The Crown does do a great job in showcasing how the Royal Family are idly rich and out-of-touch while other people attempt to run the country. In Season 4, Philip cancels all of their royal engagements so that the family could kill a wounded stag. They invite middle-class Margaret Thatcher to their Scottish castle and when Elizabeth asked Thatcher what she and her father did to bond, Thatcher replied that they worked. In episode 3 of Season 4, Diana accidentally interrupts Princess Margaret telling a racist story about the First Lady of the Philippines, Imelda Marcos. But if you are up on your 20th-century history, you may know that President Marcos was a dictator who put the Phillippines into financial ruin with his lavish personal spending. Irony died somewhere writing this scene.
In fact, the most likable royal on the show outside of the beloved Princess Diana seems to be Princess Alice of Battenberg, Philip’s mother, who was a nun who pawns all her royal possessions to fund her convent. She is written off as “mentally ill.” She is moved to the UK for her safety during a Greek coup and dies shortly after.
In the first episode of Season 4, Lord Mountbatten, Philip’s uncle, Alice’s brother, and the show’s symbol of British imperialism, is assassinated by the Irish Republican Army. The show juxtaposes the IRA’s statement of responsibility with the royal family’s grief. The IRA states that Mountbatten's assassination was a response to British colonization in Ireland as well as the massacre of thirteen civil rights demonstrators by the British military. And while I’m not as familiar with the IRA as I should be, within the context of the show, I get it. I get it like I get Hamas, like I get Muslim Brotherhood, like I get the Zapatistas. When you are fighting colonization and imperialism, do you deserve to be called a terrorist organization? Who are really the bad guys? If Black Americans ever decide to form an organization to violently oppose our oppression from the ruling class would we be a terrorist organization? Who gets to decide who is a terrorist organization? Isn’t imperialism a form of terror?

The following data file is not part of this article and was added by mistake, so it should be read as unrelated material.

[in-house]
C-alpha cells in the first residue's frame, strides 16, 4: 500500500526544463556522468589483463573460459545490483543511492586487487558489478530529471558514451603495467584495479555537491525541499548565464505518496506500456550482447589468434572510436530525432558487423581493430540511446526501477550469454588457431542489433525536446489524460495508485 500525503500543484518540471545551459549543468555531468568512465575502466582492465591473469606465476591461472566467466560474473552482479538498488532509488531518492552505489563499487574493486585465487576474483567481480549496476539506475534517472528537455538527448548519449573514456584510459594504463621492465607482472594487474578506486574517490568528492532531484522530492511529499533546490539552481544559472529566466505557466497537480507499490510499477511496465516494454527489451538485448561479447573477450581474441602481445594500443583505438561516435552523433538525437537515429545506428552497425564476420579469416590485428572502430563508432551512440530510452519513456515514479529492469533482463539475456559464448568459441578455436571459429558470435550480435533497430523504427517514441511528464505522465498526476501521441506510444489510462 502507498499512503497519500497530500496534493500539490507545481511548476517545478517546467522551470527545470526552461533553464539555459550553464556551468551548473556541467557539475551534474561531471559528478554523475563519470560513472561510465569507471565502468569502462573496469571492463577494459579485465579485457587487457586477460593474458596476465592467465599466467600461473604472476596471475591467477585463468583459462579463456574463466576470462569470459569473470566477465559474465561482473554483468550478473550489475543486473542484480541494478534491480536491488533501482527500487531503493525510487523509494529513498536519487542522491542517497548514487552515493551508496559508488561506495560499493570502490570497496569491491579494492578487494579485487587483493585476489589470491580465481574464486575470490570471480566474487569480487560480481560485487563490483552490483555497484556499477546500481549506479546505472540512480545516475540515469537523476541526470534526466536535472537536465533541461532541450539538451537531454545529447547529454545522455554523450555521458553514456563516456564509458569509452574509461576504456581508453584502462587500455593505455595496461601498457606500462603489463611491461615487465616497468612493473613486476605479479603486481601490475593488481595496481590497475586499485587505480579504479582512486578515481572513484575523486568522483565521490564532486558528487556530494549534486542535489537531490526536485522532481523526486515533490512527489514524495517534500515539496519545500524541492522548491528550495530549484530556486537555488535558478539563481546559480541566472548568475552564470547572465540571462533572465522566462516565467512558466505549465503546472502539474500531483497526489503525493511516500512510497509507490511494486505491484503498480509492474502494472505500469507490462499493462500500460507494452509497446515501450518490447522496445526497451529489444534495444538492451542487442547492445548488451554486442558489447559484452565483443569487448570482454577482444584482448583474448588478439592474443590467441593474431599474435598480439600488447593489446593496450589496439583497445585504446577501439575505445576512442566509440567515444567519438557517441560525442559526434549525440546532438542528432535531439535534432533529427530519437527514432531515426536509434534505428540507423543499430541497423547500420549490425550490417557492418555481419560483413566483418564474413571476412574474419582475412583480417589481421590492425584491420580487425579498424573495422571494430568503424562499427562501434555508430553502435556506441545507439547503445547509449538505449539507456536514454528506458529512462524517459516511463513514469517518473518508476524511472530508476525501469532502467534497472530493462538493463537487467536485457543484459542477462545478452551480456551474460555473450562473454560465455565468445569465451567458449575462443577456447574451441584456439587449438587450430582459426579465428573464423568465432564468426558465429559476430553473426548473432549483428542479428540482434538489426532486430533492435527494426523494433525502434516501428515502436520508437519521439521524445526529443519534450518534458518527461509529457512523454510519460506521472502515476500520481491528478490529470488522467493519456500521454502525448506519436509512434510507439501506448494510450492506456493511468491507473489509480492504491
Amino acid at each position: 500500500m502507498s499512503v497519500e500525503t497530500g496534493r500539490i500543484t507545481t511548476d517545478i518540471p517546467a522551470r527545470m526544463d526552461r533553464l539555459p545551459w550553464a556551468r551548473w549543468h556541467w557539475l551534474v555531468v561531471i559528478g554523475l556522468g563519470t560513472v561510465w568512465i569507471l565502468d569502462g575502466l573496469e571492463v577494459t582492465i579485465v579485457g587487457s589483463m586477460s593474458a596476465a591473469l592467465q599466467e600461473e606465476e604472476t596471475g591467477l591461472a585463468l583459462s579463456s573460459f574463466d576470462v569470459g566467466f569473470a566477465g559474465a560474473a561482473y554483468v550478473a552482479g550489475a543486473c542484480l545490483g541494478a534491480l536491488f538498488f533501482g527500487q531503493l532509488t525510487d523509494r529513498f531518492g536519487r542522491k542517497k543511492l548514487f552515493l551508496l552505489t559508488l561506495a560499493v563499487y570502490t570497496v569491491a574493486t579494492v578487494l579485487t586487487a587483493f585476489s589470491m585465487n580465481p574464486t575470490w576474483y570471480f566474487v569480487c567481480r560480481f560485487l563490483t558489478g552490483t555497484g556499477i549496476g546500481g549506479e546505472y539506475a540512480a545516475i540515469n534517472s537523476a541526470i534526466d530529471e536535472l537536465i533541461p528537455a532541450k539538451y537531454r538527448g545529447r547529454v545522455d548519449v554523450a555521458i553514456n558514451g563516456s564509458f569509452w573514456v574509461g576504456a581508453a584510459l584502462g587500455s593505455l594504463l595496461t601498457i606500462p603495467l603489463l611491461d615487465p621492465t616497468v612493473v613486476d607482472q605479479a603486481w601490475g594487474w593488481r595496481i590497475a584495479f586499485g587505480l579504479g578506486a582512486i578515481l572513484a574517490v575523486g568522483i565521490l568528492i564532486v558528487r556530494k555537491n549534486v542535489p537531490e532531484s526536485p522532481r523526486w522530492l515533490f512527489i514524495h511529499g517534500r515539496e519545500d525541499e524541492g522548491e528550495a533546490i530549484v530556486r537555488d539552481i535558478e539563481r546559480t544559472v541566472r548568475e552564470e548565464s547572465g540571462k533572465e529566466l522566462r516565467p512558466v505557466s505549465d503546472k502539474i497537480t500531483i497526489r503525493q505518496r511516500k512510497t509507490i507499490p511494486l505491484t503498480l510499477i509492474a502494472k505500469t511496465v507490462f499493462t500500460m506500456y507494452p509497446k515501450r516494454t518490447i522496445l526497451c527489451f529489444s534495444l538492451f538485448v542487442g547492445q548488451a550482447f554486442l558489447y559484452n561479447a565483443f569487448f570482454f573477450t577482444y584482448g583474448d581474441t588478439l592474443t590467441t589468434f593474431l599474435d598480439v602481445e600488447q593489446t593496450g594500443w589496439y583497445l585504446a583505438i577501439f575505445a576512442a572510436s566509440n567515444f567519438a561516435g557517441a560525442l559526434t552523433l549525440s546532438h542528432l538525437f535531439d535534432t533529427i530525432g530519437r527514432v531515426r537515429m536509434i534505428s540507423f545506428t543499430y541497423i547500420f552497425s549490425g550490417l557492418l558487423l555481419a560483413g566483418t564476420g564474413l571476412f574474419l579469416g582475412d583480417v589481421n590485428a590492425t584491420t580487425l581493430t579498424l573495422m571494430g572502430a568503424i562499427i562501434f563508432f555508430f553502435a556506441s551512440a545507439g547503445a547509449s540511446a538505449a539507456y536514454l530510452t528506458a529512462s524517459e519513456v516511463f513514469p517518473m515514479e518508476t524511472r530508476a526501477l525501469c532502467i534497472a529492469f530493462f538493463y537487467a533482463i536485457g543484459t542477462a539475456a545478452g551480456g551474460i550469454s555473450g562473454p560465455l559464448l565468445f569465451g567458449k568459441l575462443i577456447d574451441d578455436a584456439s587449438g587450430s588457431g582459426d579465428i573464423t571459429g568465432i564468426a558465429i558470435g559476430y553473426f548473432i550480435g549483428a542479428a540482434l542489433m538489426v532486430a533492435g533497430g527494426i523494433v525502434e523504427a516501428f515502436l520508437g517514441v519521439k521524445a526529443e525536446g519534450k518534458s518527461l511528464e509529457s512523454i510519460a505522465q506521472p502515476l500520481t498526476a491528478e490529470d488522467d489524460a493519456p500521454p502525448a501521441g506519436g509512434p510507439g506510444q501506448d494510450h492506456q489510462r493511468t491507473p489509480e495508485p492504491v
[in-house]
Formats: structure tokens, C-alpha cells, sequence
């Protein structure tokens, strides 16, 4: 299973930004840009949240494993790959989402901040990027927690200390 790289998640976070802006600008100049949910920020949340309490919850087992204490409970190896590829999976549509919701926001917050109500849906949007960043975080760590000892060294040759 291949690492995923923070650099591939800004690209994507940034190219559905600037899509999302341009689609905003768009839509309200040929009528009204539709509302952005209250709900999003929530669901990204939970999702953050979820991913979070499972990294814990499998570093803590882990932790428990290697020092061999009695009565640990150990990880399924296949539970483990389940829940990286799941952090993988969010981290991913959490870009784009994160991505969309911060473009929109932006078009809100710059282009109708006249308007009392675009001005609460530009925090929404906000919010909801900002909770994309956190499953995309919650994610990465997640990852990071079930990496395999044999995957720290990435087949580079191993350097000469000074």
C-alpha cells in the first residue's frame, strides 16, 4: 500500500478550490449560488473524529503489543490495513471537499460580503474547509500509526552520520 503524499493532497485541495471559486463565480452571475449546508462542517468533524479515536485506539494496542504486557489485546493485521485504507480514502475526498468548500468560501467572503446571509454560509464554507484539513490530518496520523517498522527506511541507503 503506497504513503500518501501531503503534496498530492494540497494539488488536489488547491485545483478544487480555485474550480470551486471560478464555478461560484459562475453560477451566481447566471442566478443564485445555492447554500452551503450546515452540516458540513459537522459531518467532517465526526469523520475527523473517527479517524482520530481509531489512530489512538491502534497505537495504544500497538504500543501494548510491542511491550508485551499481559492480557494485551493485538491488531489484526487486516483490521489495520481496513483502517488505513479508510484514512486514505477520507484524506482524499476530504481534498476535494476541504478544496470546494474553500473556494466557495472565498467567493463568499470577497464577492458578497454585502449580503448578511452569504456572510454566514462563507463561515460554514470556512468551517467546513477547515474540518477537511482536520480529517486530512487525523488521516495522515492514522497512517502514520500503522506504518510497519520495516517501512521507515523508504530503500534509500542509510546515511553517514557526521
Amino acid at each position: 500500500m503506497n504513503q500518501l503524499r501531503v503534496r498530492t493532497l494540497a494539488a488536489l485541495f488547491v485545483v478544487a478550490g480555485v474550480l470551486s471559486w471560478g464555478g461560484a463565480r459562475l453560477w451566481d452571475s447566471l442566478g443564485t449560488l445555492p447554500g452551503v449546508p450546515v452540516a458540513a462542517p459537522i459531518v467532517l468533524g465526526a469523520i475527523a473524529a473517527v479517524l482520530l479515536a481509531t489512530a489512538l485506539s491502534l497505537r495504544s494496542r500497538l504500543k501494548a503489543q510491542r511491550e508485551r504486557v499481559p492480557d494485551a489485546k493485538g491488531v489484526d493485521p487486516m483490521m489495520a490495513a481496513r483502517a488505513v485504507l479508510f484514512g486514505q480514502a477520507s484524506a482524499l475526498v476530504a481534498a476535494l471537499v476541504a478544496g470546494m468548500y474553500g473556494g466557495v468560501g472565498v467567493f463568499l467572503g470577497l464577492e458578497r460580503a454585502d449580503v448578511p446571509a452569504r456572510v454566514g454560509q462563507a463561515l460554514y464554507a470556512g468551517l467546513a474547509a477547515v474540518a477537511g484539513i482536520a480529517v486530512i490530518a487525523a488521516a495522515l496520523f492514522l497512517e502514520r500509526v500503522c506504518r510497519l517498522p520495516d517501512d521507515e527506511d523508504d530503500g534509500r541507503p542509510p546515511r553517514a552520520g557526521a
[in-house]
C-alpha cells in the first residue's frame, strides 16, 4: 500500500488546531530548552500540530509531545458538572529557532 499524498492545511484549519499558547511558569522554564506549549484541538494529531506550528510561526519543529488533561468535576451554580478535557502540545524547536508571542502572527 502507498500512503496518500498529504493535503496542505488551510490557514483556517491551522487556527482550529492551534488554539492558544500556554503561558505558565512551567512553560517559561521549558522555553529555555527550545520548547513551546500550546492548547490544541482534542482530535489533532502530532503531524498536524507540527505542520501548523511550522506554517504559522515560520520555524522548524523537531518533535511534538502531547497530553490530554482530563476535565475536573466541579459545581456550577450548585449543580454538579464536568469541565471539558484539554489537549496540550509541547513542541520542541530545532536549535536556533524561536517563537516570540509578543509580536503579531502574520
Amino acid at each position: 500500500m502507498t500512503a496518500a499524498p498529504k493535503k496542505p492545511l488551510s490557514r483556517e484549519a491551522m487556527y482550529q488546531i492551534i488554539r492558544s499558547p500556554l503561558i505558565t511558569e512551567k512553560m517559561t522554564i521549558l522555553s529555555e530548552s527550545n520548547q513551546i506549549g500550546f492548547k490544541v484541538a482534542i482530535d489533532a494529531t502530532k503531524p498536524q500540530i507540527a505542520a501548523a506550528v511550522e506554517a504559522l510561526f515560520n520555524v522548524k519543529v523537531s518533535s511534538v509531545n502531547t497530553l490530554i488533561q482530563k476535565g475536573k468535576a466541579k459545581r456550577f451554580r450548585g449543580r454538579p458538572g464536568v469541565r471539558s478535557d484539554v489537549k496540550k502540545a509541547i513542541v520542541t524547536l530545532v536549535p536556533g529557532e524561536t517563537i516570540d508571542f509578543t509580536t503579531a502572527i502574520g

I already know the answer to that, of course, because Black Americans only have to be armed with signs and megaphones to be considered anti-American enough for the white violent backlash to occur. So I’m already biased against the status quo of the ruling class because I know the peace of the status quo is a lie.
Before his assassination in Season 4, Lord Mountbatten is outed out of his military position for being “too old and empire.” He became a symbol of the Conservative party’s fight against modernity and his character arc seemed to peak with him reciting “The Road to Mandalay.” I’m not sure what statement the show is making here, but that scene made me most uncomfortable. He may as well be reciting “The White Man’s Burden.” It was the same writer.
So, what do I ultimately think about the show? Well, I love it, but like most beloved things, it’s problematic and patronizing in its approach. All the colonized people are literally in the background and those who aren’t like the President of Ghana Kwame Nkrumah are just tools used by the Crown to shape its evolution into the 21st century. And interestingly, the Royal Family regularly comments on the arrogance and false pageantry of leaders like Nkrumah in what seems like projection. I do feel that Season 4 is attempting to correct for what can be seen as a soft on imperialism by emphasizing how unhappy the British Royal Family are in their private lives.
God Save the Queen, I guess.